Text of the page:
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Researchers recently renewed calls for all prospective parents to be offered testing for gene mutations that could be transferred to their child. 

This came after a study published in the journal Genetics in Medicine found 88% of couples weren’t aware they were carrying mutations for three serious diseases: cystic fibrosis, spinal muscular atrophy and fragile X syndrome.

These three diseases have significant health consequences and are among the most common recessive diseases. This is where only one parent carries a copy of the gene mutation (both parents need a copy for the child to become sick) and shows no symptoms. A healthy individual who carries a single recessive mutation is called a carrier.

Recessive diseases cause many severe disorders in children, but most of us who are healthy carriers don’t know how many or what mutations we carry. Pre-pregnancy or preconception carrier screening allows healthy couples to identify mutations they carry before they become pregnant.

So, what is the test used in the recent study, and should it be available to all prospective parents?

What genetic tests are available?

The recent study used the “prepair™ test” to screen couples. It was conducted by the Victorian Clinical Genetics Service (VCGS), which provides the test to the public. The number of pregnancies affected with one of these three diseases (cystic fibrosis, spinal muscular atrophy and fragile X syndrome) during the course of the study was one in every 1,006 women. This figure is comparable to that of live births affected by Down syndrome.

Currently, government subsidies for genetic testing and counselling are only available for couples once they have had a child with a suspected inherited disease or if there is a history for a particular disease in the extended family.

Aside from the VCGS, there are at least five other providers in most Australian eastern states offering tests for different sets of recessive disorders. All five are consumer-pays tests. They range from A$350 to A$750, depending on the number of genes tested.

The largest gene panel tests for 590 diseases and costs the most, while others only test for the same three recessive diseases VCGS offers. Another test screening for 175 recessive conditions is provided by Counsyl through Australian clinicians.

What can I expect from the prepair™ test?

The VCGS prepair™ screens for specific mutations in the three genes causing the three diseases. Couples or individuals are considered at “increased risk” if they both carry a mutation for the same one of the three screened diseases.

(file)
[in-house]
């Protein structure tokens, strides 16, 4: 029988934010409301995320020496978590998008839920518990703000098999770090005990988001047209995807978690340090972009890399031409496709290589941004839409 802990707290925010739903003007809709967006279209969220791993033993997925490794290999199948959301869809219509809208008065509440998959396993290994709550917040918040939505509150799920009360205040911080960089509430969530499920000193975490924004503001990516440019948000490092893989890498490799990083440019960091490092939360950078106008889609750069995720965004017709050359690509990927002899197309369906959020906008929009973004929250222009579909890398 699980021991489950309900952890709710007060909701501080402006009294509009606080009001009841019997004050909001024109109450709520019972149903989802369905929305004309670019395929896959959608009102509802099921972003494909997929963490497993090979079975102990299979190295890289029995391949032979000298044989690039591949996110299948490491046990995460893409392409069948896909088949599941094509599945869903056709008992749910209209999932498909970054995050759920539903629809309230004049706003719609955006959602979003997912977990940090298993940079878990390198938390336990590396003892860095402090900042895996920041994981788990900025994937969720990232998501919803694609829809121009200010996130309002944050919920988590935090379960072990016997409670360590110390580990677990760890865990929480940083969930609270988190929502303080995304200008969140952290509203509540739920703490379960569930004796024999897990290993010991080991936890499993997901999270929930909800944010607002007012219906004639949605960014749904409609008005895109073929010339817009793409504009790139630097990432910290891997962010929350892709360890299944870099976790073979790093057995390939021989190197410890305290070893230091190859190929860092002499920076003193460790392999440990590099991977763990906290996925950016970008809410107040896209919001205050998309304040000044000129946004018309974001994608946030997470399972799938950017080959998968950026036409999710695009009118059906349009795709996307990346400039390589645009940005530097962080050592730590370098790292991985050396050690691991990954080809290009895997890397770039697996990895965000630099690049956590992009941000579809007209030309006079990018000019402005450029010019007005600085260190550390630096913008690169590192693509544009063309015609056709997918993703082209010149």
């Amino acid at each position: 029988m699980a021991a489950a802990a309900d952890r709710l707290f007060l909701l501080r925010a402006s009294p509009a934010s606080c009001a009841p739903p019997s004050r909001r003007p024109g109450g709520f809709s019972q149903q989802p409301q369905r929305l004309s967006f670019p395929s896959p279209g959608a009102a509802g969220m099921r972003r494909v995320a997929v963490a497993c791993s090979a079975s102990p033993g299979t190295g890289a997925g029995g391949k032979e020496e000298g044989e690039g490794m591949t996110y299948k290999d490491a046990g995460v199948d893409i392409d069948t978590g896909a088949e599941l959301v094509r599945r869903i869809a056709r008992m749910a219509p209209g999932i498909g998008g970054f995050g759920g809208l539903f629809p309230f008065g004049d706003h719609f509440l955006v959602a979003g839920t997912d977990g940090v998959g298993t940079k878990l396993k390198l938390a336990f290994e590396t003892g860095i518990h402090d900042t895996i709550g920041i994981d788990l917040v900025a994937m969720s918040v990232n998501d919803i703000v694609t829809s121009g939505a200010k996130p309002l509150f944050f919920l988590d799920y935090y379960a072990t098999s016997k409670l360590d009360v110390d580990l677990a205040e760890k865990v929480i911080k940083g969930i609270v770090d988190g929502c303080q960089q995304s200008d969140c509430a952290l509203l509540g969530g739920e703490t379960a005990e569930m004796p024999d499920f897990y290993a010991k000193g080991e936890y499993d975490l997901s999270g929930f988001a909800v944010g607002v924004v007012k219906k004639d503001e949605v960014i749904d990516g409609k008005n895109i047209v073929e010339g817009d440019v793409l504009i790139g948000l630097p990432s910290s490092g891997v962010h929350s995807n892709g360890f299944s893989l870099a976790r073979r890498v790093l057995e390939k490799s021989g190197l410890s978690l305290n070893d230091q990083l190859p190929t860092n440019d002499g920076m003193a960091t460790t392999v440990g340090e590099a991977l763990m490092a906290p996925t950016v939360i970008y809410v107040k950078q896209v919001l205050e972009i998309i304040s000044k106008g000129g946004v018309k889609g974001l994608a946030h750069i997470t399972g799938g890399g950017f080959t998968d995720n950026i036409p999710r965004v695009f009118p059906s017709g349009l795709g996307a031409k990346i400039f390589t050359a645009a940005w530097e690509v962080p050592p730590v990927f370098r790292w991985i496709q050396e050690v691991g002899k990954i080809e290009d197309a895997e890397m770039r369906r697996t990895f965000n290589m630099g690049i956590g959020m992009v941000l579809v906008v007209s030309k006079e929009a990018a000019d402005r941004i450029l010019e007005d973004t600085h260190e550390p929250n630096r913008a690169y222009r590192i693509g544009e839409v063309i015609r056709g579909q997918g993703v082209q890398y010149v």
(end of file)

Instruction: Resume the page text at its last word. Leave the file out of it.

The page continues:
The VCGS prepair™ genetic test is usually first offered to women before, or early, in their pregnancy (less than 12 weeks) by health professionals. These are usually GPs and obstetricians, as they are generally the first point of medical contact for soon-to-be-parents. Partners of carrier women are then offered testing.

All carriers are offered a genetic counselling appointment and an appointment with a paediatric sub-specialist who has expertise in the specific disease. Results are also discussed with the referring health professional. For individuals or couples not identified as carriers, the report is sent to the referring health professional and no further testing or follow-up is required.

If couples are carriers for mutations in the same gene, any of their children have a 25% chance of being affected by the disease. If couples do not carry any of the mutations the VCGS test screens for, they are considered at “low risk” of having an affected child.

But while the risk of having a child affected by a genetic mutation is greatly reduced, it is not eliminated. The main benefit of tests screening for hundreds of genes is that a couple can know their carrier status for many more recessive diseases.

How can couples use the test to make decisions?

Understanding what it means to be a carrier and a high-risk couple allows prospective parents to decide how they want to approach conception and pregnancy. At-risk couples and those with a previous history of recessive disease frequently want to avoid having an affected child. Couples may then opt for in-vitro fertilisation (IVF) to select only healthy embryos (without two mutations) for implantation.

Couples may also decide to fall pregnant naturally and then test the fetus, through a test called chorionic villus sampling, towards the end of the first trimester to determine whether the baby carries two mutations. Or they may decide to adopt or forego having children.

Couples may also decide to fall pregnant naturally and then test the fetus, through a test called chorionic villus sampling, towards the end of the first trimester to determine whether the baby carries two mutations. Or they may decide to adopt or forego having children.

Gina Ravenscroft, Michelle Farrar, Nigel Laing and Royston Ong

The Conversation